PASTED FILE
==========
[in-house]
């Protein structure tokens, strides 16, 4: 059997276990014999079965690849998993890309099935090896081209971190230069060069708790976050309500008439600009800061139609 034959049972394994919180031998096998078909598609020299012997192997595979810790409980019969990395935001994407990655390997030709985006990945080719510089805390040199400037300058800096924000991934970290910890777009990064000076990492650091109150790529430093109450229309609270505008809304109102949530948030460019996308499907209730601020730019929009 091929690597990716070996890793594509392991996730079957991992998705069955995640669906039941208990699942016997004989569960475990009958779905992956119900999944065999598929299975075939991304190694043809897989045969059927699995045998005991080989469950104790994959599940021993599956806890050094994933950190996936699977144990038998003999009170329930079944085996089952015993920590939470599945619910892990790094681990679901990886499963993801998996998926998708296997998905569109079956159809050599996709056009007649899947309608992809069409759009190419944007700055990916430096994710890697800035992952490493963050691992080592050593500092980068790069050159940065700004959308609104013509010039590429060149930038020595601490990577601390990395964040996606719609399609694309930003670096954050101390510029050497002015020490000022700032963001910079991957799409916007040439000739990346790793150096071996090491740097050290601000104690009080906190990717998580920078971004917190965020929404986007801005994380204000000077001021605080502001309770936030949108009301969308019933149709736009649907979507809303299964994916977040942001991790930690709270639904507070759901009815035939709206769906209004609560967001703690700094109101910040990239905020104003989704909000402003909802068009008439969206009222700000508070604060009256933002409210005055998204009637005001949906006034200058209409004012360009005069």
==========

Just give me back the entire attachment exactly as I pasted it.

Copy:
[in-house]
């Protein structure tokens, strides 16, 4: 059997276990014999079965690849998993890309099935090896081209971190230069060069708790976050309500008439600009800061139609 034959049972394994919180031998096998078909598609020299012997192997595979810790409980019969990395935001994407990655390997030709985006990945080719510089805390040199400037300058800096924000991934970290910890777009990064000076990492650091109150790529430093109450229309609270505008809304109102949530948030460019996308499907209730601020730019929009 091929690597990716070996890793594509392991996730079957991992998705069955995640669906039941208990699942016997004989569960475990009958779905992956119900999944065999598929299975075939991304190694043809897989045969059927699995045998005991080989469950104790994959599940021993599956806890050094994933950190996936699977144990038998003999009170329930079944085996089952015993920590939470599945619910892990790094681990679901990886499963993801998996998926998708296997998905569109079956159809050599996709056009007649899947309608992809069409759009190419944007700055990916430096994710890697800035992952490493963050691992080592050593500092980068790069050159940065700004959308609104013509010039590429060149930038020595601490990577601390990395964040996606719609399609694309930003670096954050101390510029050497002015020490000022700032963001910079991957799409916007040439000739990346790793150096071996090491740097050290601000104690009080906190990717998580920078971004917190965020929404986007801005994380204000000077001021605080502001309770936030949108009301969308019933149709736009649907979507809303299964994916977040942001991790930690709270639904507070759901009815035939709206769906209004609560967001703690700094109101910040990239905020104003989704909000402003909802068009008439969206009222700000508070604060009256933002409210005055998204009637005001949906006034200058209409004012360009005069």